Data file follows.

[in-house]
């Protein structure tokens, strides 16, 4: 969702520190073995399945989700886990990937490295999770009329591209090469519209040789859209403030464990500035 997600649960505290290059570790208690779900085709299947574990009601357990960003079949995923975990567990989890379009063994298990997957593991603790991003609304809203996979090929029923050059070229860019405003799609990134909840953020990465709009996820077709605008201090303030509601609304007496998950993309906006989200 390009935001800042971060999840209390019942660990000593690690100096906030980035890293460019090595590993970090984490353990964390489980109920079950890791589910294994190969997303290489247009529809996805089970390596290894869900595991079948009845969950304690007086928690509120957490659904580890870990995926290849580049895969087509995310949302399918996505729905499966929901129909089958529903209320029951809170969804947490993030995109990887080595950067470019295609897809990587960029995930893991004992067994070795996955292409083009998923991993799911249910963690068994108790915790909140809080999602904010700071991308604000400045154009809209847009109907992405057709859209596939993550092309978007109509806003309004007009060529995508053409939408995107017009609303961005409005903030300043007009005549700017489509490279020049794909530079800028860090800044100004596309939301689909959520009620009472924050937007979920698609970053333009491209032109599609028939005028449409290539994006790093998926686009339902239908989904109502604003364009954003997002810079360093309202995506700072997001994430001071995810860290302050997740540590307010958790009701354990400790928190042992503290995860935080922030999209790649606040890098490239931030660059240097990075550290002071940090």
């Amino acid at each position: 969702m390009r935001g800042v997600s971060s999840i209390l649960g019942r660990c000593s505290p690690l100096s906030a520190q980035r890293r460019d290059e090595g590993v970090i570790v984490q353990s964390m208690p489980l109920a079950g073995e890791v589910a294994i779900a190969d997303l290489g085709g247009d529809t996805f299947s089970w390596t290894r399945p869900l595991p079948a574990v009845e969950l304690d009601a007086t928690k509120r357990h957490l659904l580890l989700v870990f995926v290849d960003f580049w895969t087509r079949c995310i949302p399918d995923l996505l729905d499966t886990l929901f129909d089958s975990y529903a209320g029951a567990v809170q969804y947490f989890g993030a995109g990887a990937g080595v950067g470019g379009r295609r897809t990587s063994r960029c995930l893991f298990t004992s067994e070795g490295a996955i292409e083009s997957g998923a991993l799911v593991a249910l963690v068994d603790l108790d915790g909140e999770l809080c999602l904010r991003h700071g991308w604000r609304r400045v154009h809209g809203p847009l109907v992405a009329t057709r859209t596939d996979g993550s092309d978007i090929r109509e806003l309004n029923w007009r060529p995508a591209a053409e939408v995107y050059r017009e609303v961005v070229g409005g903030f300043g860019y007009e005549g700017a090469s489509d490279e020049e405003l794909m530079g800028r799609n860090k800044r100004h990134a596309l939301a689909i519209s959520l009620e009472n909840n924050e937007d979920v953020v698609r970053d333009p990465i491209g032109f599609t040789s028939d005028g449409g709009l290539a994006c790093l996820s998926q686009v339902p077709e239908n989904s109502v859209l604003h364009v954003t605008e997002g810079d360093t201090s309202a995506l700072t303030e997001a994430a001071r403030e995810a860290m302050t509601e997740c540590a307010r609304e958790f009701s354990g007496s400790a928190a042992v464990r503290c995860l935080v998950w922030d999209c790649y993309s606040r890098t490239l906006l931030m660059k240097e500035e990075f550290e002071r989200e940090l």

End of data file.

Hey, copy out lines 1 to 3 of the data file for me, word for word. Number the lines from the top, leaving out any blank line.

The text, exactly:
[in-house]
């Protein structure tokens, strides 16, 4: 969702520190073995399945989700886990990937490295999770009329591209090469519209040789859209403030464990500035 997600649960505290290059570790208690779900085709299947574990009601357990960003079949995923975990567990989890379009063994298990997957593991603790991003609304809203996979090929029923050059070229860019405003799609990134909840953020990465709009996820077709605008201090303030509601609304007496998950993309906006989200 390009935001800042971060999840209390019942660990000593690690100096906030980035890293460019090595590993970090984490353990964390489980109920079950890791589910294994190969997303290489247009529809996805089970390596290894869900595991079948009845969950304690007086928690509120957490659904580890870990995926290849580049895969087509995310949302399918996505729905499966929901129909089958529903209320029951809170969804947490993030995109990887080595950067470019295609897809990587960029995930893991004992067994070795996955292409083009998923991993799911249910963690068994108790915790909140809080999602904010700071991308604000400045154009809209847009109907992405057709859209596939993550092309978007109509806003309004007009060529995508053409939408995107017009609303961005409005903030300043007009005549700017489509490279020049794909530079800028860090800044100004596309939301689909959520009620009472924050937007979920698609970053333009491209032109599609028939005028449409290539994006790093998926686009339902239908989904109502604003364009954003997002810079360093309202995506700072997001994430001071995810860290302050997740540590307010958790009701354990400790928190042992503290995860935080922030999209790649606040890098490239931030660059240097990075550290002071940090």
């Amino acid at each position: 969702m390009r935001g800042v997600s971060s999840i209390l649960g019942r660990c000593s505290p690690l100096s906030a520190q980035r890293r460019d290059e090595g590993v970090i570790v984490q353990s964390m208690p489980l109920a079950g073995e890791v589910a294994i779900a190969d997303l290489g085709g247009d529809t996805f299947s089970w390596t290894r399945p869900l595991p079948a574990v009845e969950l304690d009601a007086t928690k509120r357990h957490l659904l580890l989700v870990f995926v290849d960003f580049w895969t087509r079949c995310i949302p399918d995923l996505l729905d499966t886990l929901f129909d089958s975990y529903a209320g029951a567990v809170q969804y947490f989890g993030a995109g990887a990937g080595v950067g470019g379009r295609r897809t990587s063994r960029c995930l893991f298990t004992s067994e070795g490295a996955i292409e083009s997957g998923a991993l799911v593991a249910l963690v068994d603790l108790d915790g909140e999770l809080c999602l904010r991003h700071g991308w604000r609304r400045v154009h809209g809203p847009l109907v992405a009329t057709r859209t596939d996979g993550s092309d978007i090929r109509e806003l309004n029923w007009r060529p995508a591209a053409e939408v995107y050059r017009e609303v961005v070229g409005g903030f300043g860019y007009e005549g700017a090469s489509d490279e020049e405003l794909m530079g800028r799609n860090k800044r100004h990134a596309l939301a689909i519209s959520l009620e009472n909840n924050e937007d979920v953020v698609r970053d333009p990465i491209g032109f599609t040789s028939d005028g449409g709009l290539a994006c790093l996820s998926q686009v339902p077709e239908n989904s109502v859209l604003h364009v954003t605008e997002g810079d360093t201090s309202a995506l700072t303030e997001a994430a001071r403030e995810a860290m302050t509601e997740c540590a307010r609304e958790f009701s354990g007496s400790a928190a042992v464990r503290c995860l935080v998950w922030d999209c790649y993309s606040r890098t490239l906006l931030m660059k240097e500035e990075f550290e002071r989200e940090l």